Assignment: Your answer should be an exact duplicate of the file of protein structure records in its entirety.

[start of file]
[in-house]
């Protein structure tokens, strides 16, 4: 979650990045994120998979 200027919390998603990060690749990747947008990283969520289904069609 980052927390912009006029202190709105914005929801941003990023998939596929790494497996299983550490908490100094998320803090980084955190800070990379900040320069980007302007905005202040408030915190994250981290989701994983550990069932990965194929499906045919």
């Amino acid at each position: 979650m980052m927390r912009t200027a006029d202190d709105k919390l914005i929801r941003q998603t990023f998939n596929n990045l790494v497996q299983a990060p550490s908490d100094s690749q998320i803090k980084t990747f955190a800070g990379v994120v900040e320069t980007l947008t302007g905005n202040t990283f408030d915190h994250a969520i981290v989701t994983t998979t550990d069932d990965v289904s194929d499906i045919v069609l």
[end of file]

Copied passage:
[in-house]
């Protein structure tokens, strides 16, 4: 979650990045994120998979 200027919390998603990060690749990747947008990283969520289904069609 980052927390912009006029202190709105914005929801941003990023998939596929790494497996299983550490908490100094998320803090980084955190800070990379900040320069980007302007905005202040408030915190994250981290989701994983550990069932990965194929499906045919």
């Amino acid at each position: 979650m980052m927390r912009t200027a006029d202190d709105k919390l914005i929801r941003q998603t990023f998939n596929n990045l790494v497996q299983a990060p550490s908490d100094s690749q998320i803090k980084t990747f955190a800070g990379v994120v900040e320069t980007l947008t302007g905005n202040t990283f408030d915190h994250a969520i981290v989701t994983t998979t550990d069932d990965v289904s194929d499906i045919v069609l």